Editorial: Why Maloney’s earned another term

Congress Member Carolyn Maloney (Photos by Sabina Mollot)

Congress Member Carolyn Maloney at a tenant rally in June (Photo by Sabina Mollot)

November 4 is Election Day, and while the big race for New Yorkers is the gubernatorial one, there’s also a race of local interest for the Congress seat representing the 12th District, which is much of the East Side of Manhattan, part of Queens and part of Brooklyn.

Maloney has easily held this seat since 1992 and while we think the system that keeps incumbent politicians in their positions for life if they want to stay put is not a good thing for communities, we do believe that Maloney is.

On a local level, she has proved herself as a fighter for her district. She has worked to prevent predatory equity via legislation (albeit yet to be passed) that would give more oversight to financing from Fannie Mae and Freddie Mac to prevent more deals like the 2006 sale of Stuyvesant Town that reduced rather than increased affordable housing.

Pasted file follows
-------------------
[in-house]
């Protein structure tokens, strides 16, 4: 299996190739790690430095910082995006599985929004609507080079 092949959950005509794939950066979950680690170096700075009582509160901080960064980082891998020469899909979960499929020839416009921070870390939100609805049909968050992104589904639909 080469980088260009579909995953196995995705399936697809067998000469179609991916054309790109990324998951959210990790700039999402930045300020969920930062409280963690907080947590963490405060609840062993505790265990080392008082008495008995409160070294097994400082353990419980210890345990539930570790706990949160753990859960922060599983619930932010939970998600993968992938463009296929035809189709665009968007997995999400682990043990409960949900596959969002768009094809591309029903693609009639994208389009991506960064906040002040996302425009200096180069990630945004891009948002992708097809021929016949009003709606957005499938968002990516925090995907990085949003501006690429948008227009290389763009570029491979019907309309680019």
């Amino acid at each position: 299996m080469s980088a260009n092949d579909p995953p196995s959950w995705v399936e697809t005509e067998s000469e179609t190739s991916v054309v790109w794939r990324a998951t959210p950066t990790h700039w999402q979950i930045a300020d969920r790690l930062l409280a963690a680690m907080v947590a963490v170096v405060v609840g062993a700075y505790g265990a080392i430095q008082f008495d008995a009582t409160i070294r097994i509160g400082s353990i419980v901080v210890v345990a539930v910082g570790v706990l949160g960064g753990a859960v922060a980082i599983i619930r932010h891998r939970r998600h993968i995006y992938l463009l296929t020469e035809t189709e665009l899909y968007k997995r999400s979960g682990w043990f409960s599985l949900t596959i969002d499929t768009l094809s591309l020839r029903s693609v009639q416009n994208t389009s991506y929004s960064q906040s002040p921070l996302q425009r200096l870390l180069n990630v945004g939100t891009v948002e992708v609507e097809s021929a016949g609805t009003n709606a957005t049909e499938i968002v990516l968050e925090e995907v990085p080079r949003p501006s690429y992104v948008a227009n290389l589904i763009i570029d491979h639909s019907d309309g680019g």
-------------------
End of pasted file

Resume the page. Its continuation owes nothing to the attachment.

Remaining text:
District-wise, she’s also been a champion of transit, securing significant amounts of cash for projects like East Side Access, the Second Avenue Subway and most recently, a high speed rail between New York and Boston.
On a federal level, legislative successes have included the Creditcard Holders’ Bill of Rights, the Zadroga Act, which provided compensation to 9/11 first responders with health problems and reauthorization of the Debbie Smith Act aimed at helping rape survivors.

Then there are the many bills that have failed to get passed (though Maloney said she intends to keep trying). One is the aforementioned Fannie/Freddie bill. Other bills are aimed at improving women’s rights, reproductive and at work and legislation aimed at reducing excessive bank overdraft fees. Recently introduced legislation would make sure former Nazi war criminals can no longer collect Social Security.

Maloney’s opponent, former seminary student Nicholas Di iorio, has blasted Maloney for sponsoring so much legislation that ends up on the Congress’s cutting room floor. However, it’s unfair to blame the perpetually gridlocked state of Washington on a single legislator, who has consistently voted in a way that is in line with her beliefs and in touch with the way much of her heavily democratic district thinks.
For these reasons, we endorse Carolyn Maloney.

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